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DragonFly kernel List (threaded) for 2003-12
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Re: libcaps thread testing code committed

From: sander <sander@xxxxxxxxxxxxxxxxxxx>
Date: Mon, 8 Dec 2003 19:53:08 +0200 (EET)

On Mon, 8 Dec 2003, David Leimbach wrote:

> On Dec 8, 2003, at 10:33 AM, Sander Vesik wrote:
> > Craig Dooley <cd5697@xxxxxxxxxx> wrote:
> >> I dont think this will work. Anything before the pIII did not have
> >> SSE,
> >> so PPro, PII, old Xeons are now useless?  Also, even the pIII only had
> >> SSE, not SSE2, so there is no way to do double precision floating
> >> point
> >> with just SSE.  Any Athlon before they went to XP I believe does not
> >> have SSE, and I think there might also be no SSE2 in AMD Chips except
> >> Athlon64 and maybe Barton.  I dont think this many CPU families can be
> >> dropped.  They will have to be supported though.
> >
> > Worse, K8 is the first AMD processor that has SSE2, similarily several
> > of the minority x86 processors don't have it. So this is basicly a bad
> > idea.
> Yeah... sometimes you actually do want double precision floating point
> to work :).
> That's the problem with Altivec... even on the G5 it doesn't do double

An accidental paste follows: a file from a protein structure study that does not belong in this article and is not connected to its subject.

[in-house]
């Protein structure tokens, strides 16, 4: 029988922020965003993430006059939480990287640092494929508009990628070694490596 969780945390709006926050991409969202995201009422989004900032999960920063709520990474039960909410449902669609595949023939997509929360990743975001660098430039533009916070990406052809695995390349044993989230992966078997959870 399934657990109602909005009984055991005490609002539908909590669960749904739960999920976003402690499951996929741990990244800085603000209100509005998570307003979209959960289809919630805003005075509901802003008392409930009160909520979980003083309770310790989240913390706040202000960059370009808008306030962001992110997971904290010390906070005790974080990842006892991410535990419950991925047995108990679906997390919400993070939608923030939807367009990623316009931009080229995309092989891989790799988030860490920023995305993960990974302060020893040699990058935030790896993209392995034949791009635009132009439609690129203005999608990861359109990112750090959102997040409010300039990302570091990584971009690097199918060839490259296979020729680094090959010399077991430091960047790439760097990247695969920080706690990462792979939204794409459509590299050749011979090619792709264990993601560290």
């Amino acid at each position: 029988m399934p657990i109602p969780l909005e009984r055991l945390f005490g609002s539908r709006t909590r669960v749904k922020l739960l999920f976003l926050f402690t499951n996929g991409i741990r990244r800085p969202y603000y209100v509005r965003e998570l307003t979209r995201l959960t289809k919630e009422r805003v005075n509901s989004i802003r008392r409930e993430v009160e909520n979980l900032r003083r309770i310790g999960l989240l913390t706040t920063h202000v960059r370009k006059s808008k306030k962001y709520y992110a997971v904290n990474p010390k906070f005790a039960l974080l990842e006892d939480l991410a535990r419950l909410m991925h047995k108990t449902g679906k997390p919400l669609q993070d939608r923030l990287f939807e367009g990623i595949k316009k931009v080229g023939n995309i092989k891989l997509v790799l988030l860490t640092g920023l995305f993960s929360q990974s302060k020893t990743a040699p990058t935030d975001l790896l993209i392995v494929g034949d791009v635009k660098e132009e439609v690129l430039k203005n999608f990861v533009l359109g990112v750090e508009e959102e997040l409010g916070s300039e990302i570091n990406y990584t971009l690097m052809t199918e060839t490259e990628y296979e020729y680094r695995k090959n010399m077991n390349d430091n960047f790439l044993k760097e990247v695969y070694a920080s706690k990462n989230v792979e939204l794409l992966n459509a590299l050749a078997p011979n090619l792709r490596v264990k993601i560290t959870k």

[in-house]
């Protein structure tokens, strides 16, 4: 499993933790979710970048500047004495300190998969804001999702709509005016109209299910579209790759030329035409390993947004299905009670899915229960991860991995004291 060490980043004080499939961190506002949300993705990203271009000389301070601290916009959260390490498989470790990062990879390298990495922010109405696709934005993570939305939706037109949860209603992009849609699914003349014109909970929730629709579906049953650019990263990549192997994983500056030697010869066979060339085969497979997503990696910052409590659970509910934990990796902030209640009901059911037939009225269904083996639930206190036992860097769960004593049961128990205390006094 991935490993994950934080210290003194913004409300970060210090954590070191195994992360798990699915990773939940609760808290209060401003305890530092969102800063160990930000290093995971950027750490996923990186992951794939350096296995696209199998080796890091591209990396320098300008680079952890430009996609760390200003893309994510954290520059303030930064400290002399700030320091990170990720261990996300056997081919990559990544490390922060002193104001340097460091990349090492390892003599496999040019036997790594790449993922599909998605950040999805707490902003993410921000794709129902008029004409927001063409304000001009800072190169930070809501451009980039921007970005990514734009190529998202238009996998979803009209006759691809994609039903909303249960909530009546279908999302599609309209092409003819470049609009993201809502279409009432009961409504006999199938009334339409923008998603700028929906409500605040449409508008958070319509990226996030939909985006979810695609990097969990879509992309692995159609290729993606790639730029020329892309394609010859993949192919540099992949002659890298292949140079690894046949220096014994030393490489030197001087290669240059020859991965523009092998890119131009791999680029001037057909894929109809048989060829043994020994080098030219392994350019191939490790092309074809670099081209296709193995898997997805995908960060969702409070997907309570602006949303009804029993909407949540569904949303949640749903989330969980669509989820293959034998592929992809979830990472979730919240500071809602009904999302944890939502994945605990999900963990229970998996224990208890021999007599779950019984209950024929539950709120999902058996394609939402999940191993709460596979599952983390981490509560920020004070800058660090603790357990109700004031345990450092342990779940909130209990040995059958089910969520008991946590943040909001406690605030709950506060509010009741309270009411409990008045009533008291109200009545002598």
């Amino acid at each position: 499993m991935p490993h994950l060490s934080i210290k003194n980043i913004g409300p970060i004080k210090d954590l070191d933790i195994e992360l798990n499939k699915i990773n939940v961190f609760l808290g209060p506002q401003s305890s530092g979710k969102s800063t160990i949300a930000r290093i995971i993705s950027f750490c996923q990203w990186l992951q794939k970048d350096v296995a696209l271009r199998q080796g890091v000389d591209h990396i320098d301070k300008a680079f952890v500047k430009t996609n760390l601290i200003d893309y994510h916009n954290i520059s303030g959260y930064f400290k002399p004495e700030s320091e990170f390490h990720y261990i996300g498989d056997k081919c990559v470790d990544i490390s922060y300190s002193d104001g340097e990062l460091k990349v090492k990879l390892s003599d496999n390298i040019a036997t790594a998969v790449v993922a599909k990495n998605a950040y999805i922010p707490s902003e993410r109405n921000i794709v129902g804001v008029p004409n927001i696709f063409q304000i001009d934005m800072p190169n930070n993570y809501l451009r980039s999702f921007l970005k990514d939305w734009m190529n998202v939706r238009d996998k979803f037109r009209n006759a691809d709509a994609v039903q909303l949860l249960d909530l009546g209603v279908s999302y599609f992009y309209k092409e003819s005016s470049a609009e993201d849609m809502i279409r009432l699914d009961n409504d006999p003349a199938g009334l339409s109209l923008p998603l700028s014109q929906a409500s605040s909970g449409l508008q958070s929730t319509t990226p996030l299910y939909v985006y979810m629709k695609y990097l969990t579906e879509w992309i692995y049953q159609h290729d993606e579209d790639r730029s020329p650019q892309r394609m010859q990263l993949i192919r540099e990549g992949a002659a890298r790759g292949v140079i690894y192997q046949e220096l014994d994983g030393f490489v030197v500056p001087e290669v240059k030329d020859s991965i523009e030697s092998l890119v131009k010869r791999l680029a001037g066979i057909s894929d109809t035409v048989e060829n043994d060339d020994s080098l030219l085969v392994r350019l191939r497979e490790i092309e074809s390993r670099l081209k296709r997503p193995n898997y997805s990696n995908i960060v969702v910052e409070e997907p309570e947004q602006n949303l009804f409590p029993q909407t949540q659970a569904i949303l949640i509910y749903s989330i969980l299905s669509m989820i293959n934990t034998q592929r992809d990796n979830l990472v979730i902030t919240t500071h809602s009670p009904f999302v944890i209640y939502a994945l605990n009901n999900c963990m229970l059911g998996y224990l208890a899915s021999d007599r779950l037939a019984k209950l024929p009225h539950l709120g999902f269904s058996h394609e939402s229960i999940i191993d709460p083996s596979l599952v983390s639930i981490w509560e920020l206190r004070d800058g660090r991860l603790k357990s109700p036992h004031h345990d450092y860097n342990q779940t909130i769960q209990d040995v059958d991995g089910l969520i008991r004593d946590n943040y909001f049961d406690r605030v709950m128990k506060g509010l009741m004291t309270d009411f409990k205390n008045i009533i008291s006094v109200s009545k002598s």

> precision.  Luckilly
> PowerPC has a pretty good floating point unit anyway.

yes, the need for SSE2 style FPis less on ppc as you already have a flat
32 register space for floating point. So having two floationg point units
(like alpha had) is in such a scenario in most cases better and more
flexible than having 128 bit 2-wide fp SIMD instructions. There are of
course many reasons why a 256bit Altivec2 would make sense (wheteve as a
separate reg file or as altivec1 operating on bottom bits), but a 2-wide
double prec fp extension to Altivec1 would imho not really make sense.
Just having a second FP and Load/store uint would be not much more
expensive but give more benefits.


+++ Out of cheese error +++

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